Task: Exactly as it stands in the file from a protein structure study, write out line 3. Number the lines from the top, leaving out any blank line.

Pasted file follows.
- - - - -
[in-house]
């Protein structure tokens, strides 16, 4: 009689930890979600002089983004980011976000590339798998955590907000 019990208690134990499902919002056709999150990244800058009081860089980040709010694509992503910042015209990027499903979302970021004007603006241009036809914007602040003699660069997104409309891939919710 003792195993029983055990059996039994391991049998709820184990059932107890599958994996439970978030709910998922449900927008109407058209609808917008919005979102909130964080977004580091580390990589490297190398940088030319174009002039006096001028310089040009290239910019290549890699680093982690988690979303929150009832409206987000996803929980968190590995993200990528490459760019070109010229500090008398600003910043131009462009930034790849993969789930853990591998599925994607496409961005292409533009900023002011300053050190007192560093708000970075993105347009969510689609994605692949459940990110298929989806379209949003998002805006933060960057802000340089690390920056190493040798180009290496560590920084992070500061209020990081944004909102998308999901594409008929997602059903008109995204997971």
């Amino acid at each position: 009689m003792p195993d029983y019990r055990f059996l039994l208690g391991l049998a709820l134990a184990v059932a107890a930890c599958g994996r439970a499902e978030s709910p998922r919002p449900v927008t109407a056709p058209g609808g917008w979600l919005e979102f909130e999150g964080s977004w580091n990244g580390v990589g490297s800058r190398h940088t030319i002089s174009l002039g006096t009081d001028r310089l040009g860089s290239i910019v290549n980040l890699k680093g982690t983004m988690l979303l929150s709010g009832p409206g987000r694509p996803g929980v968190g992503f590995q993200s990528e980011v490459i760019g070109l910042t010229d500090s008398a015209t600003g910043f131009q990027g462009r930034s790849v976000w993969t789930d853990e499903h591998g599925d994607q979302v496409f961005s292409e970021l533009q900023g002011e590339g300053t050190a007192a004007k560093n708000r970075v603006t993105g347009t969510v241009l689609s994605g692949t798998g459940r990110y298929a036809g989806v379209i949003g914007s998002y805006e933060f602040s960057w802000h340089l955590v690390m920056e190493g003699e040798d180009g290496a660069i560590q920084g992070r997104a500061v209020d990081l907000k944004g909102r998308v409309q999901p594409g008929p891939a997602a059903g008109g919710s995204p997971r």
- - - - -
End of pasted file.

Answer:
């Amino acid at each position: 009689m003792p195993d029983y019990r055990f059996l039994l208690g391991l049998a709820l134990a184990v059932a107890a930890c599958g994996r439970a499902e978030s709910p998922r919002p449900v927008t109407a056709p058209g609808g917008w979600l919005e979102f909130e999150g964080s977004w580091n990244g580390v990589g490297s800058r190398h940088t030319i002089s174009l002039g006096t009081d001028r310089l040009g860089s290239i910019v290549n980040l890699k680093g982690t983004m988690l979303l929150s709010g009832p409206g987000r694509p996803g929980v968190g992503f590995q993200s990528e980011v490459i760019g070109l910042t010229d500090s008398a015209t600003g910043f131009q990027g462009r930034s790849v976000w993969t789930d853990e499903h591998g599925d994607q979302v496409f961005s292409e970021l533009q900023g002011e590339g300053t050190a007192a004007k560093n708000r970075v603006t993105g347009t969510v241009l689609s994605g692949t798998g459940r990110y298929a036809g989806v379209i949003g914007s998002y805006e933060f602040s960057w802000h340089l955590v690390m920056e190493g003699e040798d180009g290496a660069i560590q920084g992070r997104a500061v209020d990081l907000k944004g909102r998308v409309q999901p594409g008929p891939a997602a059903g008109g919710s995204p997971r």